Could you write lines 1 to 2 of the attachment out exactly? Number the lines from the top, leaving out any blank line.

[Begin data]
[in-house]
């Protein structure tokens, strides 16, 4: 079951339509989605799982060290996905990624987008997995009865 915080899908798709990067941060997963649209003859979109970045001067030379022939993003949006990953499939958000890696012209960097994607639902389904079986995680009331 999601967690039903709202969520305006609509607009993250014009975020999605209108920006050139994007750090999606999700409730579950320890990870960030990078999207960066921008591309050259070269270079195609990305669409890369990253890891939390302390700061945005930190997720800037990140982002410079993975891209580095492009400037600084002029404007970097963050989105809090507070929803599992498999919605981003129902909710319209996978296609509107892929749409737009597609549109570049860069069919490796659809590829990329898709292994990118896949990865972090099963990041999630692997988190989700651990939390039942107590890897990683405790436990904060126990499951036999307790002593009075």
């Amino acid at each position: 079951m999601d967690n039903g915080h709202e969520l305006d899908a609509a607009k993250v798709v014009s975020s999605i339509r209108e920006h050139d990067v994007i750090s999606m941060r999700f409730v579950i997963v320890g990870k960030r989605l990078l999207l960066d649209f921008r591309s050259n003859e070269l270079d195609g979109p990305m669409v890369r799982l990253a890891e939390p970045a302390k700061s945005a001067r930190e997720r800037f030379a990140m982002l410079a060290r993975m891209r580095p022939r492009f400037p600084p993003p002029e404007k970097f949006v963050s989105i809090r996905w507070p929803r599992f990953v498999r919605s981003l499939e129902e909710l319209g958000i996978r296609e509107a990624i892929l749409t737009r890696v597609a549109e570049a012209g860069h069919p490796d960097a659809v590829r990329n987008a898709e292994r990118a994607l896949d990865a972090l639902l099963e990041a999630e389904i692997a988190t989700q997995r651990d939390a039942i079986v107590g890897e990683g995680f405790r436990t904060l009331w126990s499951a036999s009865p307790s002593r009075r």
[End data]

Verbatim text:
[in-house]
């Protein structure tokens, strides 16, 4: 079951339509989605799982060290996905990624987008997995009865 915080899908798709990067941060997963649209003859979109970045001067030379022939993003949006990953499939958000890696012209960097994607639902389904079986995680009331 999601967690039903709202969520305006609509607009993250014009975020999605209108920006050139994007750090999606999700409730579950320890990870960030990078999207960066921008591309050259070269270079195609990305669409890369990253890891939390302390700061945005930190997720800037990140982002410079993975891209580095492009400037600084002029404007970097963050989105809090507070929803599992498999919605981003129902909710319209996978296609509107892929749409737009597609549109570049860069069919490796659809590829990329898709292994990118896949990865972090099963990041999630692997988190989700651990939390039942107590890897990683405790436990904060126990499951036999307790002593009075």